A non-displaced fracture, for instance, leaves the broken ends of the bone aligned. In other words, the bone breaks, but its broken ends remain in contact and in line with the long axis of the bone. Doctors can treat a nondisplaced fracture by stabilizing it with a cast or brace. The broken ends will heal together over six to eight weeks.
A displaced fracture, on the other hand, moves the ends of the bone out of alignment. The broken ends might sit at an angle and thus misalign with the long axis of the bone. Alternatively, a gap could separate the ends, or one end might twist with respect to the other.
As such, displaced fractures require more work, as doctors need to set the broken bone by realigning its broken ends. If they fail to do so, the broken ends may heal misaligned or not heal at all.
Sometimes, doctors can set a bone through closed reduction, which manipulates the bones back into alignment without surgery. Most often, though, doctors will operate on a displaced fracture. The broken bone is exposed and manipulated into alignment. Before closing the incision, doctors may secure the bone in place with plates and screws.
Open or Closed Injury
An open fracture occurs when the broken bone tears through the skin. An open, displaced fracture is also called a “compound fracture.” Doctors must close the open wound created when they set the bone.
In contrast, closed fractures occur when broken bones do not create open wounds. A closed fracture could be either displaced or non-displaced. Even if the bones displace, they will not displace far enough to puncture the skin.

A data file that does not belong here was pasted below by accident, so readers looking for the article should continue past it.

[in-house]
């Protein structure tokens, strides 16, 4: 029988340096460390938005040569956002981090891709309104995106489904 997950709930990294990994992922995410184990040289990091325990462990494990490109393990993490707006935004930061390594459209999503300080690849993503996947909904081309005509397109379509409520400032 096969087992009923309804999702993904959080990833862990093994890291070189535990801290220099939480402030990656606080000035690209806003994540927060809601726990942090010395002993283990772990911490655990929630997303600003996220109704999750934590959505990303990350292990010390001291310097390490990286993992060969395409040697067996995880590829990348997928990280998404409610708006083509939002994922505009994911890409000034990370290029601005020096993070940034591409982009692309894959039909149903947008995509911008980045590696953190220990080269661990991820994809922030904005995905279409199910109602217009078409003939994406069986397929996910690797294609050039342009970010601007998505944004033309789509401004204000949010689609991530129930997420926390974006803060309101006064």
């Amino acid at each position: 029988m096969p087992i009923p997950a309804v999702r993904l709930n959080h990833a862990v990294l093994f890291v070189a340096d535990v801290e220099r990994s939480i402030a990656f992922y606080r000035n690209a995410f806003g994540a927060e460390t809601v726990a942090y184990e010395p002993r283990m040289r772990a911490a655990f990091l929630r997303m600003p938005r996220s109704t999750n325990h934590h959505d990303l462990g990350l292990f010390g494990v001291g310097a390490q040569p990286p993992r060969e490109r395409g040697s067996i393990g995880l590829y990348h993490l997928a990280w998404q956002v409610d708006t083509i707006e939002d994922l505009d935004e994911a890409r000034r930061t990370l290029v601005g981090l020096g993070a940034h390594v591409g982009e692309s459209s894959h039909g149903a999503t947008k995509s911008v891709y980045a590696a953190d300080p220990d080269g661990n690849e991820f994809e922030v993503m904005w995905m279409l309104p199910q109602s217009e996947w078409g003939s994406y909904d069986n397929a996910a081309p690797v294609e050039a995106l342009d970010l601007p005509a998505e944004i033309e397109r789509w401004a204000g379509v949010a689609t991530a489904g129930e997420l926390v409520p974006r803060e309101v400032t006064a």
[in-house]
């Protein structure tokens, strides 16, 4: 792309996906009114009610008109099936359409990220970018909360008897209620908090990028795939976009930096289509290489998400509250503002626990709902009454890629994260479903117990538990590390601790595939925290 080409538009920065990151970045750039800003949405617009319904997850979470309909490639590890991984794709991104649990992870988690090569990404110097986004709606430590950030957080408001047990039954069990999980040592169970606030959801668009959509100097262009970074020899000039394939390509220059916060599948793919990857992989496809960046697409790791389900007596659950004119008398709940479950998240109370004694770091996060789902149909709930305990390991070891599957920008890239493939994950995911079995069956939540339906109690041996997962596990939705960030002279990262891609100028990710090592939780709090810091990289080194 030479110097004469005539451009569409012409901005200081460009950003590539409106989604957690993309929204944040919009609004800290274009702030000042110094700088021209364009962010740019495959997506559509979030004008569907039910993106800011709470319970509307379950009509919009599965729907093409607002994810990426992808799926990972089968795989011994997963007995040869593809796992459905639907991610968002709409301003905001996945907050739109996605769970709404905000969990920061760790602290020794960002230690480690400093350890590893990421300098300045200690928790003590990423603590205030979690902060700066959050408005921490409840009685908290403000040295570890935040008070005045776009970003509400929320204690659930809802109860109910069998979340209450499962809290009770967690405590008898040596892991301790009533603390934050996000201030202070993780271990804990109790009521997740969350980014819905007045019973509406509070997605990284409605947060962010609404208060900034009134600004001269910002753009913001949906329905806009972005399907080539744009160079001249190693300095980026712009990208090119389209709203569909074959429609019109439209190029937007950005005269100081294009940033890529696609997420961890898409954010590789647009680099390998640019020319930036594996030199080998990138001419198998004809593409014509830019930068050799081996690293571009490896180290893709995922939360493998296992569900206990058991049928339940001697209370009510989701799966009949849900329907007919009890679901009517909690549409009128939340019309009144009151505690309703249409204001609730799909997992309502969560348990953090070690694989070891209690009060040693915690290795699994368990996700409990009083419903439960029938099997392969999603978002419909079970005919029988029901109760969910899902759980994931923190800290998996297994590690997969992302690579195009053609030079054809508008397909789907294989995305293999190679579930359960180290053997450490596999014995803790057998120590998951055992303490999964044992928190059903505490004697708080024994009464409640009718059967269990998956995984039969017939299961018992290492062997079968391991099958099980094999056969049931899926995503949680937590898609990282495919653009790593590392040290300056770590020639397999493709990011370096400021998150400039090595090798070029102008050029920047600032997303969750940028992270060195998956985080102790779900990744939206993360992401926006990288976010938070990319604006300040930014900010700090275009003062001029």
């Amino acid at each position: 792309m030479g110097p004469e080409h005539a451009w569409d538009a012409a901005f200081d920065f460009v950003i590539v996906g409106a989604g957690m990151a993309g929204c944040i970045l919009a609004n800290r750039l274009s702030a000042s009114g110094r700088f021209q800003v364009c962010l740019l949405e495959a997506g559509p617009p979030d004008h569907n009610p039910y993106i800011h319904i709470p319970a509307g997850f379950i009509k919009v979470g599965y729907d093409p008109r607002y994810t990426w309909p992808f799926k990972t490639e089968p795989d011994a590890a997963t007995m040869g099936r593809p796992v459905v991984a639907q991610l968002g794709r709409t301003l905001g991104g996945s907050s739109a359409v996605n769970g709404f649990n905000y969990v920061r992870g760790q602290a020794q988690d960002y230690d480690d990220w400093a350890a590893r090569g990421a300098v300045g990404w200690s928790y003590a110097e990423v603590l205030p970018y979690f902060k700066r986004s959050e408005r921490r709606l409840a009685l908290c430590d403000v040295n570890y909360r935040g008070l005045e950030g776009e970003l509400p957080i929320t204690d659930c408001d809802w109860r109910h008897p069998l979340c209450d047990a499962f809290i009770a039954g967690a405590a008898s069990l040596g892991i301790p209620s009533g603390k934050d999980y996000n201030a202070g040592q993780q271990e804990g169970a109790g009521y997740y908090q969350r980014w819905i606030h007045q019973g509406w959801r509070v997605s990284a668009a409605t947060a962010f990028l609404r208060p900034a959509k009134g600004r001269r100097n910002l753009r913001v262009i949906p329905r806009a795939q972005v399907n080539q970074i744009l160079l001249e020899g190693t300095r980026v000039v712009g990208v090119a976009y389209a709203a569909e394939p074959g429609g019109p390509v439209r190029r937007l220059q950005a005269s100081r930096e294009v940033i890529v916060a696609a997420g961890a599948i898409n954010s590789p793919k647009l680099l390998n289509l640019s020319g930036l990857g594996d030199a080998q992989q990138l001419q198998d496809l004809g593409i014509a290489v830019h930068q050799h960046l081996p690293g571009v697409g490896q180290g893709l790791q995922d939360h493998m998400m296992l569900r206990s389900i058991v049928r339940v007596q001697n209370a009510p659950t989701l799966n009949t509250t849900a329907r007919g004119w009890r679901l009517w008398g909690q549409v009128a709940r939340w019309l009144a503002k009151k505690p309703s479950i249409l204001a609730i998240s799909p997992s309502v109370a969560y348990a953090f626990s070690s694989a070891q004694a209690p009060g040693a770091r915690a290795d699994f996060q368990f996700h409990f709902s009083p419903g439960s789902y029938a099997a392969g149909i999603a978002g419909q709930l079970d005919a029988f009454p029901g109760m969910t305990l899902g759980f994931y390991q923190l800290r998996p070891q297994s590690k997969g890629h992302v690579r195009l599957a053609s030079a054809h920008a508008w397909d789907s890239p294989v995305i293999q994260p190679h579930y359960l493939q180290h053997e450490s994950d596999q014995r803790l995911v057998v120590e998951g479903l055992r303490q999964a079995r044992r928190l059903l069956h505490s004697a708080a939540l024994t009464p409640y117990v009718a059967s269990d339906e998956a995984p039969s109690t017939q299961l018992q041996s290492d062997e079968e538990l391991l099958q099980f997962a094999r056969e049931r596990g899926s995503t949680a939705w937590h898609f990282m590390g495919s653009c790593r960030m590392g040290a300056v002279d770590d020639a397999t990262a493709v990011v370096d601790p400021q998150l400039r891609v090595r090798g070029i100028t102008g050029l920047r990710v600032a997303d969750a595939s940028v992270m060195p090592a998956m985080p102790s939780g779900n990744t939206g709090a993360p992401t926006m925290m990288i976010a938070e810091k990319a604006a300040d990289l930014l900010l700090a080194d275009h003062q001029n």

Shape of the Fracture
The shape of a fracture can tell you how it was formed. A spiral fracture, for instance, happens when a bone is twisted, while an impacted fracture happens when a bone buckles under compression.
The fracture’s shape can also tell you how long it will take to heal. A comminuted fracture, also called a shattered bone, happens when a bone gets crushed into at least three pieces. Doctors must operate to reconstruct the bone using plates or rods, and in many cases, the reconstructed bone can take a year or longer to fully heal.
What Complications Can Result From a Broken Bone?
Broken bones can develop complications, including the following:
Infections happen when bacteria or viruses enter your body, and open fractures are particularly susceptible to infections. A bone infection, called osteomyelitis, can weaken and deform a bone.
Osteoarthritis occurs when a bone is worn down, particularly at a joint. If a displaced fracture heals out of alignment, the added stress on the joint can cause it to wear excessively, and the resulting arthritis will cause pain and inflammation in the joint.
The body forms clots over fractures, which trap healing cells and block microorganisms. However, if a piece of the clot breaks away, it can travel into the lungs, where it can form a pulmonary embolism that blocks the blood vessels carrying oxygen-depleted blood to the lungs.
You might experience chest pain and shortness of breath, and the condition can permanently damage your lungs or even kill you if you do not receive emergency treatment.
Can I Get Personal Injury Compensation For Broken Bones?
A broken bone can temporarily disable you while you recover, and though rare, it can also cause long-term complications. You can seek personal injury compensation — which includes your medical costs, wage losses, and pain and suffering — for any broken bones you sustain that were caused by someone else’s actions.